President Obama visited New Jersey today to promote his new efforts to help prisoners re-integrate into society, the Star-Ledger reports. Visiting a facility that helps former inmates and joining a roundtable on the topic at Rutgers University, the president made his case. "There are people across the board—folks who work inside the criminal justice system, folks who are affected by the criminal justice system, who are saying, "There's got to be a better way,'" he told 226 people in attendance at Rutgers. Among his plans, which the New York Times calls "relatively modest":
- Job applicants with the federal government won't have to reveal their criminal history right away—so they can make an impression first. Obama has also called on Congress to "ban the box" that requires applicants to disclose any past criminal conviction.
- New education grants and tech training programs will be made available to help former prisoners, the White House said today.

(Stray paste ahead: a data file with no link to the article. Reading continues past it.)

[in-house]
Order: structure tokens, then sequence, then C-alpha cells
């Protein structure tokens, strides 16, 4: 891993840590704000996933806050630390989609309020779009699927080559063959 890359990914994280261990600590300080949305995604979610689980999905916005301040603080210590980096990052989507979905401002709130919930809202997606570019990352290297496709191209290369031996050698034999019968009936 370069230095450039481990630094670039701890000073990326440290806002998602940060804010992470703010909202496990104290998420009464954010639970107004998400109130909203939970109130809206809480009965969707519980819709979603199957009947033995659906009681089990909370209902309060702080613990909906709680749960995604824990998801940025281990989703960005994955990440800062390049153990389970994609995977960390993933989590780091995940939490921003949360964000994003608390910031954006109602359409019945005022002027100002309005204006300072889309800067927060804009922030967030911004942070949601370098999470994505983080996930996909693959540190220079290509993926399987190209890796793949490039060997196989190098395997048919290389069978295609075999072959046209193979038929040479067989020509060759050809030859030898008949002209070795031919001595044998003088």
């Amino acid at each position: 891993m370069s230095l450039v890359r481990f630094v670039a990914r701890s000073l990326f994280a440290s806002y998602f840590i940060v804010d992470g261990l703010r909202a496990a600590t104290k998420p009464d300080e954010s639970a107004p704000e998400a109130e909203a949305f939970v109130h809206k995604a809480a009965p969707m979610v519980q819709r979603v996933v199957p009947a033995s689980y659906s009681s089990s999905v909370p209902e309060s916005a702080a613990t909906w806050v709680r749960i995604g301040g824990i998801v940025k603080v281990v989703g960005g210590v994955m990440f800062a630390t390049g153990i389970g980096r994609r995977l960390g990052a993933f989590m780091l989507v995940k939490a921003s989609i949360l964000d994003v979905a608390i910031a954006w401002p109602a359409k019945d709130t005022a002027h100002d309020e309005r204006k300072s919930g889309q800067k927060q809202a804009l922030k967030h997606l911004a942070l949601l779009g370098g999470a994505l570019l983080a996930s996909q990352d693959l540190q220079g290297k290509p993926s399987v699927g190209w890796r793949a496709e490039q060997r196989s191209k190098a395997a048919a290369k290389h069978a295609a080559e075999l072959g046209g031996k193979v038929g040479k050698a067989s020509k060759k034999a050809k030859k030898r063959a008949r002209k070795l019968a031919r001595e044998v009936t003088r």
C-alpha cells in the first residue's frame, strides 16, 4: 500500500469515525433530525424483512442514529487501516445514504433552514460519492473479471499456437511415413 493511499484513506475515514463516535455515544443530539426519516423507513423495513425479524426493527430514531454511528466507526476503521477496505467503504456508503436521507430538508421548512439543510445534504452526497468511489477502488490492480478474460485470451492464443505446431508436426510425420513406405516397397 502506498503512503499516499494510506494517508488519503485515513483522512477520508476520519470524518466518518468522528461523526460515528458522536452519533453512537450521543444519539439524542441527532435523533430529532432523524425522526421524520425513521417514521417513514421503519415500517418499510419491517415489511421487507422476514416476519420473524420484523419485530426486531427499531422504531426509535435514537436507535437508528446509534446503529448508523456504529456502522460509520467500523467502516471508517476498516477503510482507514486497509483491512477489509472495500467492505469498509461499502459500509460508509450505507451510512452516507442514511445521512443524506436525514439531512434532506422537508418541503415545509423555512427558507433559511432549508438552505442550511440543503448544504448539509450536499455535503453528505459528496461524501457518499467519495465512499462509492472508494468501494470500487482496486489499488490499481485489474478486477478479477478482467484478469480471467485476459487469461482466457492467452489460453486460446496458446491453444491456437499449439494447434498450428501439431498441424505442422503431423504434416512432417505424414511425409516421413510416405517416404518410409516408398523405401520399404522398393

- A new "National Clean Slate Clearinghouse" will allow certain released prisoners to seal or wipe clean their records. Residents of public housing under the age of 25 will be given the same chance.
Obama's visit sparked partisan rancor between Gov. Chris Christie and the White House, CNN reports. Christie accused Obama of piggybacking on criminal-justice reforms that aren't his, and White House Press Secretary Josh Earnest called Christie's remarks "particularly irresponsible, but not surprising for somebody whose poll numbers are close to an asterisk."